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Stagecoach (1939)

by on 2011/06/18

“They’re saved from the blessings of civilization.”

* * * *

I’m going to stick my neck out here, though I believe my reasoning’s valid. I’d venture to say Stagecoach is the earliest feature of interest to a modern western fan. A short, sharp, fast-moving tale of flight through dangerous territory, it needs none of the cinematic advances pioneered in the last seven decades.

But that’s not really why most people watch it, is it?

Remembered as the landmark (public) meeting of two eventual legends — John Ford and John Wayne (both of They Were Expendable) — it marked some very important turning points. It was a major new adventure in the early days of sound, marked a dramatic shift away from poverty row B-westerns, and was considered a filmic primer by none other than Orson Welles.

Its story concerns a small group of travelers on a shuttle between towns in Arizona and New Mexico. Threatened by Geronimo’s Apaches on the warpath, driver Buck is guarded by Marshal Curly. Their passengers include a cross-section of society at the time: a banker, an alcoholic doctor, a notorious gambler, a salesman, and a would-be debutante. The leads, Claire Trevor and John Wayne play a prostitute, Dallas, and escaped prisoner, Ringo, respectively.

The varied cast — each with their own characteristics and motivations — adds thematic depth to the existing narrative. A classist morality play of sorts, Stagecoach gets a lot of mileage out of the storm around Dallas and Ringo. While they’re happy to treat each other like normal human beings, the others turn up their noses and steer a wide course.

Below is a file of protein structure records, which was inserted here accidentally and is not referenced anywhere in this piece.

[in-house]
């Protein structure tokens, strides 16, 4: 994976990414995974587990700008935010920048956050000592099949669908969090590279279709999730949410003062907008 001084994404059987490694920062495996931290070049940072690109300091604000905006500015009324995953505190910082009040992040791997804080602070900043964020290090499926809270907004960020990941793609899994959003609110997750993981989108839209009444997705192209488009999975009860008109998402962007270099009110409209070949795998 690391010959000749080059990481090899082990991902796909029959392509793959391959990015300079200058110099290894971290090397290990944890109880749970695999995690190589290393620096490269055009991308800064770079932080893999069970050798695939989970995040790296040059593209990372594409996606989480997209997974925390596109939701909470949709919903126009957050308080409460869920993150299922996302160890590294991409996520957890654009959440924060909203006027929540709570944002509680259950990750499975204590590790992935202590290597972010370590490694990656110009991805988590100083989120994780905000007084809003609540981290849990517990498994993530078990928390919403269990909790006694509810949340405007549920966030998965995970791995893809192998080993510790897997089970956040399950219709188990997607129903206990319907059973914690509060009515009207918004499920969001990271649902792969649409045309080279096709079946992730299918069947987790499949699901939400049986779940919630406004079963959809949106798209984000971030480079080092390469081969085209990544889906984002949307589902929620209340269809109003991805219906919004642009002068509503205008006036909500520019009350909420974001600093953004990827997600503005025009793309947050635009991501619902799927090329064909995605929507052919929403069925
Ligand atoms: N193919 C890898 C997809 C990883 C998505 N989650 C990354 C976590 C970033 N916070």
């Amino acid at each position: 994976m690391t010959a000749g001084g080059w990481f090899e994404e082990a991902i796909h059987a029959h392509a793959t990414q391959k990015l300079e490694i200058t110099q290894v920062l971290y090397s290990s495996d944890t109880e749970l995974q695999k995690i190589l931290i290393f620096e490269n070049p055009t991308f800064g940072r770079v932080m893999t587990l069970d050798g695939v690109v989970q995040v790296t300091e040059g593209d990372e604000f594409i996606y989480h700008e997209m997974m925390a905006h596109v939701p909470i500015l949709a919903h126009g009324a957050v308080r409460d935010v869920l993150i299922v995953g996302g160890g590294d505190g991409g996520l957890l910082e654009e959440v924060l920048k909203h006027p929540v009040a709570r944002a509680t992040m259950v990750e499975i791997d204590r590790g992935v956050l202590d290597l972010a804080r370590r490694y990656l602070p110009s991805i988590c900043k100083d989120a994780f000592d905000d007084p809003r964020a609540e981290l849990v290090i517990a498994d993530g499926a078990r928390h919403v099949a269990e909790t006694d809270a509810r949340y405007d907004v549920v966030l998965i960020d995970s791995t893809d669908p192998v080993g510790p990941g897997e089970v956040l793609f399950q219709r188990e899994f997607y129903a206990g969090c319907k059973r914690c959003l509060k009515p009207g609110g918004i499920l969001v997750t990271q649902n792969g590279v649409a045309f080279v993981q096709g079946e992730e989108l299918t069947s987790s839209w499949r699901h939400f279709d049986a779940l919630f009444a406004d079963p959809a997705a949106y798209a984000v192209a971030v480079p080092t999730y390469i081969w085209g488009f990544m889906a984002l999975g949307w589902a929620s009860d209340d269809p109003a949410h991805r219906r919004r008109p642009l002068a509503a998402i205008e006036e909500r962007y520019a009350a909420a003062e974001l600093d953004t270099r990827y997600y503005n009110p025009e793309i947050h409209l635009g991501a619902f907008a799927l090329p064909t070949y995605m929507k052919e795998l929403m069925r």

For their own parts, the leads are a bit of a mixed bag. Claire Trevor is certainly attractive, but delivers her lines too aggressively for my taste. Her performance might be a remnant of a more theatrical tradition, but when another actor upstages John Wayne, you know they’re over the top.

Mind you, Wayne may be playing my favourite of his roles here. As the Ringo Kid, I expected more of an uppity, violent rogue. Instead, he’s at his quietest and subtlest, unusually self-controlled. I began to feel he was in his element, as seasoning in an ensemble, not an overpowering soloist.

The production, as a whole, is similarly grounded. Action beats coexist with traditional folk music threads. Neither dominates, but there are also no jarring transitions between the two. They easily slip from one to the other, in a natural rhythmical pace.

That said, I didn’t enjoy an interlude sung by Elvira Rios. I understand the function of it, as it covers a (then) sensitive plot point, and yet that knowledge just didn’t do much for my sense of enjoyment. Fortunately, we get back on track soon enough, and the adventure picks up with renewed vigour. The climactic stretch is as exciting now as most any car chase you will see.

That’s not to say it’s without issues. One character punching another unconscious feels weak, like a choreographed trial. A stuntman, run over by horses, impresses, if less for a sense of conviction than mortal peril. Characters are struck by bullets and arrows from improbable directions. And one lady looks desperately bored in her flight out through hell.

Still, how many movies from the Thirties hold up for today’s average, jaded viewer? It’s a testament to the strength of Ford’s craft and artistry that Stagecoach works, unimpeded by any of my slight qualms. I’m not surprised its director and star steered the course of popular westerns for another generation or so to come.

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Not rated

96 minutes

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